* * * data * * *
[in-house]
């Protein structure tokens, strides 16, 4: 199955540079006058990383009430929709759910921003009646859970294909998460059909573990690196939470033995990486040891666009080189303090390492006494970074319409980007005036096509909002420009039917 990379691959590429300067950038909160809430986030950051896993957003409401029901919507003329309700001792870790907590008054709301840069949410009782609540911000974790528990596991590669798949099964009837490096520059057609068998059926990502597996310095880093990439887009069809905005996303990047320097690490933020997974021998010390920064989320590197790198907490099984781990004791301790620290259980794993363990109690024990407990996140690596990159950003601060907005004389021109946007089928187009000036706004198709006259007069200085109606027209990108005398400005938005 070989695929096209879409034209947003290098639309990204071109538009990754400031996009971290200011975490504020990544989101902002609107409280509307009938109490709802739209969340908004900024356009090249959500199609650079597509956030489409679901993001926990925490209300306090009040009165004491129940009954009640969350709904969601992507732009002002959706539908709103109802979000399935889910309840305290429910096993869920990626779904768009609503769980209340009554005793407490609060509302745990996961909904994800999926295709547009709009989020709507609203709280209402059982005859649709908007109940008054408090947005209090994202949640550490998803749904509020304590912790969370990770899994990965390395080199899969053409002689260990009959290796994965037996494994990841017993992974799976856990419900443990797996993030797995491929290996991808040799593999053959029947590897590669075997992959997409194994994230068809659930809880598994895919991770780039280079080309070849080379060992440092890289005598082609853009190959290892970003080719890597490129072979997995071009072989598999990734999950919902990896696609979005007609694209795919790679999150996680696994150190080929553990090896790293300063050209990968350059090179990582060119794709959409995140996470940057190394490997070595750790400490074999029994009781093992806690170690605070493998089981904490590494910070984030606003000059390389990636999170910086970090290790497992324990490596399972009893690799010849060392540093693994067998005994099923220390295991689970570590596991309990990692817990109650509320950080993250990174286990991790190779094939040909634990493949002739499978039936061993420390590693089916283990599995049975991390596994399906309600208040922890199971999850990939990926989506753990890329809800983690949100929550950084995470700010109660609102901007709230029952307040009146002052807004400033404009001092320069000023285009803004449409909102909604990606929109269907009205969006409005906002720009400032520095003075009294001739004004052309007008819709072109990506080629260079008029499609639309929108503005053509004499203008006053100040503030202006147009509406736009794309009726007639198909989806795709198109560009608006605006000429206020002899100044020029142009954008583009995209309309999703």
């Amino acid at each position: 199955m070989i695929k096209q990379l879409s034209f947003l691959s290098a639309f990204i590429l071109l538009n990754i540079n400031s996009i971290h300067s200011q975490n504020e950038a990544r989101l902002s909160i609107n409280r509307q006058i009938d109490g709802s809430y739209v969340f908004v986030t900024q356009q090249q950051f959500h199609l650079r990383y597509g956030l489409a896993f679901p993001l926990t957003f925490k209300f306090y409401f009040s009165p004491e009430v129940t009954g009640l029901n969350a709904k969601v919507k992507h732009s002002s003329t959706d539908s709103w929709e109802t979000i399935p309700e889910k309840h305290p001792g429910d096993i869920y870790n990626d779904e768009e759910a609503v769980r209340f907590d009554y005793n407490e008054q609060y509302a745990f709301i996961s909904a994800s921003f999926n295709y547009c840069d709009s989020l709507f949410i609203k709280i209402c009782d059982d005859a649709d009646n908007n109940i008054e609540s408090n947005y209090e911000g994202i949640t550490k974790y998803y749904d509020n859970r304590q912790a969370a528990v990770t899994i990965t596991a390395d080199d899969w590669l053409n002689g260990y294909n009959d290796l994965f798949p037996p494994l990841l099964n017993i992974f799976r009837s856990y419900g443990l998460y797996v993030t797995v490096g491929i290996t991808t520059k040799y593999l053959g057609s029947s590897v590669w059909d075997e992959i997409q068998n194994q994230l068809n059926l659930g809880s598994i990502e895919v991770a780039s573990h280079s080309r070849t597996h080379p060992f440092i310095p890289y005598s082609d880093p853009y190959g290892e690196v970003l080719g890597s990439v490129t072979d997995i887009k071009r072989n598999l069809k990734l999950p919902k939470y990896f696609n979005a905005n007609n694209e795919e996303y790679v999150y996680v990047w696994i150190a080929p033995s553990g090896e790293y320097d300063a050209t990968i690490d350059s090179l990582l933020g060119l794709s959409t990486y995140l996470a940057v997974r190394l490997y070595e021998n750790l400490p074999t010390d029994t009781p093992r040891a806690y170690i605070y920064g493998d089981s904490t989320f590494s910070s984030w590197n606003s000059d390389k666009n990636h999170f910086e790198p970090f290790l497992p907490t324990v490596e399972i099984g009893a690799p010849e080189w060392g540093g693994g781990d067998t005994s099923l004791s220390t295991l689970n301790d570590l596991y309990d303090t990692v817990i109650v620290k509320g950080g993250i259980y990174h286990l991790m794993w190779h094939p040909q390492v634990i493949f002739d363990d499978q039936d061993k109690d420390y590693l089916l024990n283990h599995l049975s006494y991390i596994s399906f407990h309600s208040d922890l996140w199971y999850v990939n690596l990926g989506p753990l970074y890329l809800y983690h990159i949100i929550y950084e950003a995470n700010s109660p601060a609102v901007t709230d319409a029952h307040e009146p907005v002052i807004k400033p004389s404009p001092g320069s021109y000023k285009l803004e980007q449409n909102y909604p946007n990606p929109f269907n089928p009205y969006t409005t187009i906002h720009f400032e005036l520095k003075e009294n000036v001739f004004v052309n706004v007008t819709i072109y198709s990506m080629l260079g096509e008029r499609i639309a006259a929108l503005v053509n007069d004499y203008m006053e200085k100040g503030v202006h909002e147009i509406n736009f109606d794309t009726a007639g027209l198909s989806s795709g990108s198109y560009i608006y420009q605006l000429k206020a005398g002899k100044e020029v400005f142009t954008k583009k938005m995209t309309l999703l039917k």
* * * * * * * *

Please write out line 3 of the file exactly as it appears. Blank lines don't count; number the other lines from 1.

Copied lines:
């Amino acid at each position: 199955m070989i695929k096209q990379l879409s034209f947003l691959s290098a639309f990204i590429l071109l538009n990754i540079n400031s996009i971290h300067s200011q975490n504020e950038a990544r989101l902002s909160i609107n409280r509307q006058i009938d109490g709802s809430y739209v969340f908004v986030t900024q356009q090249q950051f959500h199609l650079r990383y597509g956030l489409a896993f679901p993001l926990t957003f925490k209300f306090y409401f009040s009165p004491e009430v129940t009954g009640l029901n969350a709904k969601v919507k992507h732009s002002s003329t959706d539908s709103w929709e109802t979000i399935p309700e889910k309840h305290p001792g429910d096993i869920y870790n990626d779904e768009e759910a609503v769980r209340f907590d009554y005793n407490e008054q609060y509302a745990f709301i996961s909904a994800s921003f999926n295709y547009c840069d709009s989020l709507f949410i609203k709280i209402c009782d059982d005859a649709d009646n908007n109940i008054e609540s408090n947005y209090e911000g994202i949640t550490k974790y998803y749904d509020n859970r304590q912790a969370a528990v990770t899994i990965t596991a390395d080199d899969w590669l053409n002689g260990y294909n009959d290796l994965f798949p037996p494994l990841l099964n017993i992974f799976r009837s856990y419900g443990l998460y797996v993030t797995v490096g491929i290996t991808t520059k040799y593999l053959g057609s029947s590897v590669w059909d075997e992959i997409q068998n194994q994230l068809n059926l659930g809880s598994i990502e895919v991770a780039s573990h280079s080309r070849t597996h080379p060992f440092i310095p890289y005598s082609d880093p853009y190959g290892e690196v970003l080719g890597s990439v490129t072979d997995i887009k071009r072989n598999l069809k990734l999950p919902k939470y990896f696609n979005a905005n007609n694209e795919e996303y790679v999150y996680v990047w696994i150190a080929p033995s553990g090896e790293y320097d300063a050209t990968i690490d350059s090179l990582l933020g060119l794709s959409t990486y995140l996470a940057v997974r190394l490997y070595e021998n750790l400490p074999t010390d029994t009781p093992r040891a806690y170690i605070y920064g493998d089981s904490t989320f590494s910070s984030w590197n606003s000059d390389k666009n990636h999170f910086e790198p970090f290790l497992p907490t324990v490596e399972i099984g009893a690799p010849e080189w060392g540093g693994g781990d067998t005994s099923l004791s220390t295991l689970n301790d570590l596991y309990d303090t990692v817990i109650v620290k509320g950080g993250i259980y990174h286990l991790m794993w190779h094939p040909q390492v634990i493949f002739d363990d499978q039936d061993k109690d420390y590693l089916l024990n283990h599995l049975s006494y991390i596994s399906f407990h309600s208040d922890l996140w199971y999850v990939n690596l990926g989506p753990l970074y890329l809800y983690h990159i949100i929550y950084e950003a995470n700010s109660p601060a609102v901007t709230d319409a029952h307040e009146p907005v002052i807004k400033p004389s404009p001092g320069s021109y000023k285009l803004e980007q449409n909102y909604p946007n990606p929109f269907n089928p009205y969006t409005t187009i906002h720009f400032e005036l520095k003075e009294n000036v001739f004004v052309n706004v007008t819709i072109y198709s990506m080629l260079g096509e008029r499609i639309a006259a929108l503005v053509n007069d004499y203008m006053e200085k100040g503030v202006h909002e147009i509406n736009f109606d794309t009726a007639g027209l198909s989806s795709g990108s198109y560009i608006y420009q605006l000429k206020a005398g002899k100044e020029v400005f142009t954008k583009k938005m995209t309309l999703l039917k």